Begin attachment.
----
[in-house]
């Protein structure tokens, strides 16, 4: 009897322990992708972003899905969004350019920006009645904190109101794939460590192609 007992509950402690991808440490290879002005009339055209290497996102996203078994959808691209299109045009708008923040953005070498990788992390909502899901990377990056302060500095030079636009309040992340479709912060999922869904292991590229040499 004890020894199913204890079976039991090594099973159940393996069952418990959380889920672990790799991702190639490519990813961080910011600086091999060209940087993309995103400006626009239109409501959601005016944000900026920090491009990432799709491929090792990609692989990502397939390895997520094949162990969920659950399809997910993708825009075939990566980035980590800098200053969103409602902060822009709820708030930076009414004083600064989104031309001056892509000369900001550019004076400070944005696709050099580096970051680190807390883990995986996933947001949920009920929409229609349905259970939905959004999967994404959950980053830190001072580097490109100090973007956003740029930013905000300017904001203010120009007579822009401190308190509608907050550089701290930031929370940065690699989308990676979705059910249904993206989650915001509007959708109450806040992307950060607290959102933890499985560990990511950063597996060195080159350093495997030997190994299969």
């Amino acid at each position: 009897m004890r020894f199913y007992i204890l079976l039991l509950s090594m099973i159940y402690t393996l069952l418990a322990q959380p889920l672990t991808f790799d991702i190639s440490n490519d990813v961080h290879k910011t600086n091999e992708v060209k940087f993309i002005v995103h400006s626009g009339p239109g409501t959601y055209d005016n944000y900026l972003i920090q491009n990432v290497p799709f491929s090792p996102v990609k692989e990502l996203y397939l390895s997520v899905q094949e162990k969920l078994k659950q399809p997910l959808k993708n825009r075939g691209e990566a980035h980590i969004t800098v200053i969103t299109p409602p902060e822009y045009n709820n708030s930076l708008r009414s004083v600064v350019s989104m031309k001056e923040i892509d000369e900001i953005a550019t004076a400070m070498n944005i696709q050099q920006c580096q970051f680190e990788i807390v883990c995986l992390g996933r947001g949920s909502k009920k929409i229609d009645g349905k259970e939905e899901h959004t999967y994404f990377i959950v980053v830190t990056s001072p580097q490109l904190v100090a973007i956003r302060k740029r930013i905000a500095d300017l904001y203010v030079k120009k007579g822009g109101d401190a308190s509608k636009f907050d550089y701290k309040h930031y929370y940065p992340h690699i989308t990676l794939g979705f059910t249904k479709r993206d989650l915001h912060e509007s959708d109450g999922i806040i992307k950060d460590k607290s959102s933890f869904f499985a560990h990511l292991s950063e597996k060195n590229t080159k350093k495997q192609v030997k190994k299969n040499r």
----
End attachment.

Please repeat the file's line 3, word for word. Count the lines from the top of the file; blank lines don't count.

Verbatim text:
């Amino acid at each position: 009897m004890r020894f199913y007992i204890l079976l039991l509950s090594m099973i159940y402690t393996l069952l418990a322990q959380p889920l672990t991808f790799d991702i190639s440490n490519d990813v961080h290879k910011t600086n091999e992708v060209k940087f993309i002005v995103h400006s626009g009339p239109g409501t959601y055209d005016n944000y900026l972003i920090q491009n990432v290497p799709f491929s090792p996102v990609k692989e990502l996203y397939l390895s997520v899905q094949e162990k969920l078994k659950q399809p997910l959808k993708n825009r075939g691209e990566a980035h980590i969004t800098v200053i969103t299109p409602p902060e822009y045009n709820n708030s930076l708008r009414s004083v600064v350019s989104m031309k001056e923040i892509d000369e900001i953005a550019t004076a400070m070498n944005i696709q050099q920006c580096q970051f680190e990788i807390v883990c995986l992390g996933r947001g949920s909502k009920k929409i229609d009645g349905k259970e939905e899901h959004t999967y994404f990377i959950v980053v830190t990056s001072p580097q490109l904190v100090a973007i956003r302060k740029r930013i905000a500095d300017l904001y203010v030079k120009k007579g822009g109101d401190a308190s509608k636009f907050d550089y701290k309040h930031y929370y940065p992340h690699i989308t990676l794939g979705f059910t249904k479709r993206d989650l915001h912060e509007s959708d109450g999922i806040i992307k950060d460590k607290s959102s933890f869904f499985a560990h990511l292991s950063e597996k060195n590229t080159k350093k495997q192609v030997k190994k299969n040499r």